Issue:  Vol. 48 / No. 7 / 15 February 2018

Frightening childhood


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Bay Area artist and author Scott Terry will appear at Books Inc. in the Castro tonight (Thurs., Oct. 11) in a book-launch party for Cowboys, Armageddon, and the Truth, How a Gay Child Was Saved From Religion, a chilling memoir of his youth.

Terry is a man of many talents. In Hayward, CA, where he lives, he's known as a "gentleman farmer." He owns a small property in the quiet Bay Area suburb, where he rents out two homes and grows a variety of vegetables in the backyard. His produce is happily donated to the local food bank.

Outside Hayward, Terry has been known primarily as an artist. The homepage of his website offers this thought-provoking quote from artist Pablo Picasso: "Art is not made to decorate apartments. Art is an offensive and defensive weapon against the enemy." Terry lived up to this creed when he created one of his best-known pieces, the Proposition 8 Project. Proposition 8 is the California voter-approved ban on same-sex weddings.

"The art piece is comprised of 250 wooden blocks, some wrapped in Yes on 8 propaganda, and others wrapped in Biblical text," he explains. "They are arranged in chronological and topographical order, beginning with a miniature Bible in the center and yellow blocks rising out of the chaos, and winding their way through a sea of scripture."

Scripture is a touchy subject for Terry. He spent his boyhood in a virulently homophobic, fundamentalist home. His Jehovah's Witness father was not kind to him. There was a lot of abuse, as he recalls in his book.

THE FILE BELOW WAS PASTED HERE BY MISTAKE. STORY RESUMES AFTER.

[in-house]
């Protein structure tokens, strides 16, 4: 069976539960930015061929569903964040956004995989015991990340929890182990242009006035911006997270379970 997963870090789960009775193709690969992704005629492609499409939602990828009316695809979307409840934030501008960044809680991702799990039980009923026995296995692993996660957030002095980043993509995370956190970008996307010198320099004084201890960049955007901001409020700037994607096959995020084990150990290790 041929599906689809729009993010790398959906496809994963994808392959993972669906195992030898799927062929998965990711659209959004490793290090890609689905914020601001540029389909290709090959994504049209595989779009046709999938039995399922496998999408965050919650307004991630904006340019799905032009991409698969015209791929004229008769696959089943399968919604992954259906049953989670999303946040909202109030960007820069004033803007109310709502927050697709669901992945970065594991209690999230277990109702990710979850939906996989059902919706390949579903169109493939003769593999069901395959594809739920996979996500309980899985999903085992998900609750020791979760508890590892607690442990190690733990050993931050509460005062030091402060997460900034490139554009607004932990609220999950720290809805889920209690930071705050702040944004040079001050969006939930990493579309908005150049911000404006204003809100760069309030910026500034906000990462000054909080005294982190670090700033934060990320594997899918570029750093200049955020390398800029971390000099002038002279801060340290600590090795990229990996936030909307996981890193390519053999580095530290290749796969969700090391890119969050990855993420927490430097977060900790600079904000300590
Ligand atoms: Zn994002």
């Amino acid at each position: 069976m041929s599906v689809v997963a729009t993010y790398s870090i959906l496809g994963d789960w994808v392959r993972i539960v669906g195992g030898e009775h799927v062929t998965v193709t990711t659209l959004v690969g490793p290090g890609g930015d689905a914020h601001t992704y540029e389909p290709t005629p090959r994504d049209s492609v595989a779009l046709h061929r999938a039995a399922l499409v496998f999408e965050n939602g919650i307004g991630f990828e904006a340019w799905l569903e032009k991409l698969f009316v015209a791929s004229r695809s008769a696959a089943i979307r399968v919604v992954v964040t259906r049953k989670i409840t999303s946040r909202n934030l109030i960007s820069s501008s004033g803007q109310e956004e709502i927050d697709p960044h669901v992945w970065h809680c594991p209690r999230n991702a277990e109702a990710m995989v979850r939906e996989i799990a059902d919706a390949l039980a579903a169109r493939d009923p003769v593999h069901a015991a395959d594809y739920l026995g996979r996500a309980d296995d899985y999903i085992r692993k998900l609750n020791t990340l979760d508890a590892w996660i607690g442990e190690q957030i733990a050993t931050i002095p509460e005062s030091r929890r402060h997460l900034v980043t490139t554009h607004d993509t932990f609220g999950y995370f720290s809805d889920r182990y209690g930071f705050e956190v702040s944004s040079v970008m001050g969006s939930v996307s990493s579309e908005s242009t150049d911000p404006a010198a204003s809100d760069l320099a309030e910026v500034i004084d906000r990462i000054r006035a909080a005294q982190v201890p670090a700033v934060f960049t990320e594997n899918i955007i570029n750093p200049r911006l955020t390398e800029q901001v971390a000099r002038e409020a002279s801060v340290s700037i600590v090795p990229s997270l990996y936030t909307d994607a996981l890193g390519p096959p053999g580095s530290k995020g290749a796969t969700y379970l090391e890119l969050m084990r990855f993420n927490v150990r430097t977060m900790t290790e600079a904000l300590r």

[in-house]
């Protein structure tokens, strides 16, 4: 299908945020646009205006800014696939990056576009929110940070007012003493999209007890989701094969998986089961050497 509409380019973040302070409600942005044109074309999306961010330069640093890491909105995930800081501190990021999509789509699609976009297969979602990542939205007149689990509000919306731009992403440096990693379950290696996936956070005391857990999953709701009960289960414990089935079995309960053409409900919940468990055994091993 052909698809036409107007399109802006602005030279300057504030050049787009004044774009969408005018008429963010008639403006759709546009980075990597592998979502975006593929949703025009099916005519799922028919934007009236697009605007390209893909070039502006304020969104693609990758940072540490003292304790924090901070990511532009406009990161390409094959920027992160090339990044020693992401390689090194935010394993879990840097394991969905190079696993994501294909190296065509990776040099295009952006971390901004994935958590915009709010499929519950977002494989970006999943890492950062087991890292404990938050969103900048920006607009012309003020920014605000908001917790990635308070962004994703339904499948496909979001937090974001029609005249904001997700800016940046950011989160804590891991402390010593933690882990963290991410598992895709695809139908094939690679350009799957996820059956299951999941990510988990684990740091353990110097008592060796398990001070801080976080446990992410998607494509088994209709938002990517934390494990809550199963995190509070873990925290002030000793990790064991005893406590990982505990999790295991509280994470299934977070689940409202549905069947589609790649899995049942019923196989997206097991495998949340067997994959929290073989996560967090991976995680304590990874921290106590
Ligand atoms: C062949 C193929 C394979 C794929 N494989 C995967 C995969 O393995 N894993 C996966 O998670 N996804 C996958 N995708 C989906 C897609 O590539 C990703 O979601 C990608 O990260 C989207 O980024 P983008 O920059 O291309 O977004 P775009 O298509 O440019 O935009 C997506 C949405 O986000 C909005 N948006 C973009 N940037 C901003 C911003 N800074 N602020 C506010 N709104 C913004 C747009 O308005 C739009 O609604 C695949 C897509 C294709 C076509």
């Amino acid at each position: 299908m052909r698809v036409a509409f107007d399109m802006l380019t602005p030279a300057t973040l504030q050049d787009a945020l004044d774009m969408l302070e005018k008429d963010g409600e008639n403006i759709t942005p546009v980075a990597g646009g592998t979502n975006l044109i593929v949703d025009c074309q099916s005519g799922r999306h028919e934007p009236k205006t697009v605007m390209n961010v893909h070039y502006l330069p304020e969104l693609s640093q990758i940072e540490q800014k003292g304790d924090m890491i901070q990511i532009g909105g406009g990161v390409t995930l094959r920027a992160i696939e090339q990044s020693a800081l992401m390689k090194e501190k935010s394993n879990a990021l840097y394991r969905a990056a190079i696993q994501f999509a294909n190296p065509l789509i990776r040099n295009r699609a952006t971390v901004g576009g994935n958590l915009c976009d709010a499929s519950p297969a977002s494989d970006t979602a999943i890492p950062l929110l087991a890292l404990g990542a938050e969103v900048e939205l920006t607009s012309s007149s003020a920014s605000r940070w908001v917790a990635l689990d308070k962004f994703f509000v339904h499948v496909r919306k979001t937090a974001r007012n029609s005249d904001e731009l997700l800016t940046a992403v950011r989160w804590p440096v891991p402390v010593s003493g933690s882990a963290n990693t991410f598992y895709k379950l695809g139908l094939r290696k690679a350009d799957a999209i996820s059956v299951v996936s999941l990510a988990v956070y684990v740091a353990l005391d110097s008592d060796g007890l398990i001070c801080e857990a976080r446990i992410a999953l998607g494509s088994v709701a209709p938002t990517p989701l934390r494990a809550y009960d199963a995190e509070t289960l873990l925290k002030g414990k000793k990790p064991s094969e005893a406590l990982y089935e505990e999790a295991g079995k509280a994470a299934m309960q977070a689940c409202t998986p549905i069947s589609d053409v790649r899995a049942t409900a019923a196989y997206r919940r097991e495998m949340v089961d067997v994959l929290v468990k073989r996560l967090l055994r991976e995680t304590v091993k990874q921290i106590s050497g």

"I wrote the book out of frustration with religion," he said. "One of the tenets of Jehovah's Witness is that you have to separate yourself from 'worldly people.' They primarily say we're in the last days – they say it more intensely than other religions. I quote their dogma in the book. People who are in this religion don't have the sense to ask if this is the truth."

Some readers may cringe as Terry recounts the horrifying way he was treated. "At 16, I was only allowed to eat what I was given. Bedtime was at 8 p.m. When you live like that, you think this is how it is. I was just trying to survive." He and his sister were close at the time, and often stole food for each other. His sister has since returned to the faith, and they no longer speak.

There were a few bright spots. His grandparents, who were not "in the truth," reported bruises to the police when Terry was six. His father told them that they'd never see their grandchild again. "It's easy to separate yourself from others when you think the end is near," Terry observed.

He continues to speak highly of his grandmother, with whom he reconnected after leaving the faith. "As with the Prop 8 piece, I got the idea for the book the day my grandma died. She was such a huge part of my life as a kid."

Terry survived his childhood. He walked away from his father and never looked back. Now in a committed relationship, he's a staunch critic of religious fundamentalism and the emotional harm it inflicts on the lives of LGBT people. His powerfully written book has begun to generate buzz. The American Library Association has nominated the book for its Over the Rainbow Award, which acknowledges excellence in LGBT literature.

"We all know someone who was kicked out of the house for being gay. My book is about what I know about this from being a Jehovah's Witness, and being from a cowboy family."


Meet & greet Scott Terry on Thurs., Oct. 11, 7:30 p.m., at Books Inc., 2275 Market St. Info: 864-6777, .

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